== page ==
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Season’s final meeting of aldermen leaves some ideas high and dry

CITY HALL – With the end of the 2020-2021 session of the Board of Aldermen, a dozen ideas that didn’t go anywhere finally died.

Aldermen introduced 11 bills and one resolution that wound up on the “informal calendar,” because they needed more work. But the introducer never got around to fixing the bills, and they stayed there. Without a vote up or down, time ran out when the gavel went down on Monday’s final meeting.

One of those bills, introduced by Board of Aldermen President Lewis Reed and 21st Ward Alderman John Collins-Muhammad, called for an election allowing the mayor to negotiate the long-term lease of St. Louis-Lambert International Airport. The carrot for the city would be at least $1.7 billion, including at least $1 billion for safety, neighborhood development, streets and other extras; but a final vote never came.

The board passed a bill calling for an election on whether to keep the number of aldermen at 28, rather than go through the scheduled drop to 14. But Mayor Lyda Krewson vetoed it and sent it back to an informal aldermanic calendar. A two-thirds vote was required to overrule, and the bill was never taken out of that calendar to overrule.

One other bill that died on the informal calendar would have set aside $2 million for a Justice for St. Louis Families Fund to provide cash reward for tips leading to the arrest of anyone for murder.

Also, the board passed resolutions acknowledging the work of four departing aldermen: Tammika Hubbard of the Fifth Ward, Vicky Grass of the 12th Ward, Beth Murphy of the 13th Ward and Joseph Roddy of the 17th Ward.

One bill the board did pass on Monday prohibits employers and labor organizations from advertising that individuals of a certain age, race, creed, color, sexual orientation, gender identity, national origin, religion or disability cannot be employed or have membership. 

That same bill prohibits landlords from declining rental applicants because they are victims of domestic, dating or sexual violence, or stalking. Landlords cannot construe such violence as a violation or cause for termination of a lease.

Another bill given final approval by the board on Monday eases up regulations on asbestos, in part to deal with complaints by Black contractors.

In another matter, the nomination of an official of a controversial halfway house to the Forest Park Advisory Board brought strong criticism at Monday’s final meeting of the Board of Aldermen.

Before Mayor Lyda Krewson’s nomination of the official, C. Anthony Airington, came to a vote, action was deferred so the board could look into the issue more closely. Airington is associate director of Dismas House, whose program has come under sharp criticism in investigative articles by the St. Louis Post-Dispatch.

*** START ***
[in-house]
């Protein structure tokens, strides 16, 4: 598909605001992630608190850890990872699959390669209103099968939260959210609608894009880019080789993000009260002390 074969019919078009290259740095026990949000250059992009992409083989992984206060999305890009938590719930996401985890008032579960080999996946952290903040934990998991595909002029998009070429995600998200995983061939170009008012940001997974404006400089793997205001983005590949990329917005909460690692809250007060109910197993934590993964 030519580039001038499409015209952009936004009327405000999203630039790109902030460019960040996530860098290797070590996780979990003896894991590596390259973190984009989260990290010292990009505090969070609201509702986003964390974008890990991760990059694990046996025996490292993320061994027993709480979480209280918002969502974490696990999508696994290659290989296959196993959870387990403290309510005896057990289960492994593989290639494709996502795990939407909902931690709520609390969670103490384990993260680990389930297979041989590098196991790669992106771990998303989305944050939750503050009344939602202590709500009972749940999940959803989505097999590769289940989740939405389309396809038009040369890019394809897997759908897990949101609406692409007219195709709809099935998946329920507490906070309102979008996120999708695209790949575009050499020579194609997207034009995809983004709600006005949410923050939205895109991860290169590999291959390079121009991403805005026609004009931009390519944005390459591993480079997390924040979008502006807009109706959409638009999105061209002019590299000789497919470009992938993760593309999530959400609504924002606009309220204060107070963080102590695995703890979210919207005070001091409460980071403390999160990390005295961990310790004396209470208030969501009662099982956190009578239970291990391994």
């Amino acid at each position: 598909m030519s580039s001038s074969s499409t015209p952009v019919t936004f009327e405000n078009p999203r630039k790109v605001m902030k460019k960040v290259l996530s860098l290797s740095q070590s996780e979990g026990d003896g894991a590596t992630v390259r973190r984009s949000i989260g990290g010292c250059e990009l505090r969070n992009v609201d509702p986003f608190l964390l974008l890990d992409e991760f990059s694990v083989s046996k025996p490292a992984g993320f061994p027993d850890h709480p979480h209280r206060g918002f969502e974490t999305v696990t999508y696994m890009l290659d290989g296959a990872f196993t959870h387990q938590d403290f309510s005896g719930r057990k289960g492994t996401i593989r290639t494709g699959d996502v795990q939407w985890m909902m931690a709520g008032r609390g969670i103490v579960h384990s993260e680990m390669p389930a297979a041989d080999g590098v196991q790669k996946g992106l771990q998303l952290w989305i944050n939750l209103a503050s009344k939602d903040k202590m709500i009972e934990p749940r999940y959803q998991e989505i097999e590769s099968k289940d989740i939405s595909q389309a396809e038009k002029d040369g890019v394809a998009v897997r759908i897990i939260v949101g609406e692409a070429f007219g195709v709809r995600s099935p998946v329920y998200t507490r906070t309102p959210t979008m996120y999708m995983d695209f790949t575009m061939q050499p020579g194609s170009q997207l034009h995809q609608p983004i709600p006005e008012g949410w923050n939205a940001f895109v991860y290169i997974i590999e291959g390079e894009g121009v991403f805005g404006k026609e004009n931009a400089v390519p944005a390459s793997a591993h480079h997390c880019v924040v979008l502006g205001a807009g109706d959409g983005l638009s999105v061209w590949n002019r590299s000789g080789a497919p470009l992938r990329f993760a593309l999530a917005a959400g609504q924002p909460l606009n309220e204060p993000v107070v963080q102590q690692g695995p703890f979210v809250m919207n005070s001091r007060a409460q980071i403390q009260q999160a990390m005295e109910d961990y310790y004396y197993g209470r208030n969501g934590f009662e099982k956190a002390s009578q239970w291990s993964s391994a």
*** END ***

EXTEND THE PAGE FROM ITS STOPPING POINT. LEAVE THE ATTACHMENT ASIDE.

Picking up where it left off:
Leading the criticism was First Ward Alderwoman Sharon Tyus, whose concerns included high crime around the halfway house and allegations of financial impropriety. The facility is in her ward, near Sherman Park.

“How can you look out for Forest Park when you can’t look out for the park that your business sits next to?” Tyus asked.

Airington did not return calls to his office.

Tyus expressed concern that Krewson made so many appointments so close to the end of her term. But 25th Ward Alderman Shane Cohn, who chairs the aldermanic Parks and Environment Committee, said city Director of Parks, Recreation and Forestry Greg Hayes had planned to introduce them late in 2020 but had gotten sidetracked by matters including COVID-19 and unrelated issues. 

Airington was one of 10 nominees by Krewson to the advisory board whom the board discussed on Monday, the last day before Mayor-elect Tishaura Jones is set to be sworn in. 

Aldermen approved the names of every nominee but Airington. Those approved are Gwen Moore, Alvin Willis, Joann Williams, Dennice Kowelman, Emily Andrews, Jacob Banton, Ann Liberman, Gary Krosch and May Brown Reay.

Jim Merkel Born and raised in the St. Louis area, Jim Merkel covered communities throughout the area from 1991 to 2013 for the old Suburban Journals of Greater St. Louis. He is the author of five books about the Gateway City published by Reedy Press. The latest is Growing Up St. Louis: Looking Back Through the Decades. He and his wife, Lorraine, live in the Bevo Mill neighborhood of south St. Louis with Miss Jenny the Cat. For more about Jim, visit

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